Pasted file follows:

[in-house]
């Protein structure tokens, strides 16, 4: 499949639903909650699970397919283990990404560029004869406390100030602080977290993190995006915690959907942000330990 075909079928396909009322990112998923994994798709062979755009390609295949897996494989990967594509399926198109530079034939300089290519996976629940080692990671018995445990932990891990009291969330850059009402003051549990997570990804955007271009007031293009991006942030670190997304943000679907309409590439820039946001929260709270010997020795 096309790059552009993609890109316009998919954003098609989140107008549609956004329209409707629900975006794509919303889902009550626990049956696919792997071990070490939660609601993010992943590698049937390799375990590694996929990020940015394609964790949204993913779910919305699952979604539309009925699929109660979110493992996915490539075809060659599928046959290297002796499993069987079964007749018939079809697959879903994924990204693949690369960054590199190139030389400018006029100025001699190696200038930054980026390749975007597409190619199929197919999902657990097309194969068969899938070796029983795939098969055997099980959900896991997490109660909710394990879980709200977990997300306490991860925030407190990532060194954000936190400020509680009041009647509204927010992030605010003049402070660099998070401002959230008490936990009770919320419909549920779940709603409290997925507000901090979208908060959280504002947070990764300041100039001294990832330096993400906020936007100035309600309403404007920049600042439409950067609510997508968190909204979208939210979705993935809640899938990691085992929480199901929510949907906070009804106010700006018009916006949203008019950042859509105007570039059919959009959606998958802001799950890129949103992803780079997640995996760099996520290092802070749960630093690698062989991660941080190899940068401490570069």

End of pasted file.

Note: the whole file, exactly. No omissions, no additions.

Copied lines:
[in-house]
């Protein structure tokens, strides 16, 4: 499949639903909650699970397919283990990404560029004869406390100030602080977290993190995006915690959907942000330990 075909079928396909009322990112998923994994798709062979755009390609295949897996494989990967594509399926198109530079034939300089290519996976629940080692990671018995445990932990891990009291969330850059009402003051549990997570990804955007271009007031293009991006942030670190997304943000679907309409590439820039946001929260709270010997020795 096309790059552009993609890109316009998919954003098609989140107008549609956004329209409707629900975006794509919303889902009550626990049956696919792997071990070490939660609601993010992943590698049937390799375990590694996929990020940015394609964790949204993913779910919305699952979604539309009925699929109660979110493992996915490539075809060659599928046959290297002796499993069987079964007749018939079809697959879903994924990204693949690369960054590199190139030389400018006029100025001699190696200038930054980026390749975007597409190619199929197919999902657990097309194969068969899938070796029983795939098969055997099980959900896991997490109660909710394990879980709200977990997300306490991860925030407190990532060194954000936190400020509680009041009647509204927010992030605010003049402070660099998070401002959230008490936990009770919320419909549920779940709603409290997925507000901090979208908060959280504002947070990764300041100039001294990832330096993400906020936007100035309600309403404007920049600042439409950067609510997508968190909204979208939210979705993935809640899938990691085992929480199901929510949907906070009804106010700006018009916006949203008019950042859509105007570039059919959009959606998958802001799950890129949103992803780079997640995996760099996520290092802070749960630093690698062989991660941080190899940068401490570069």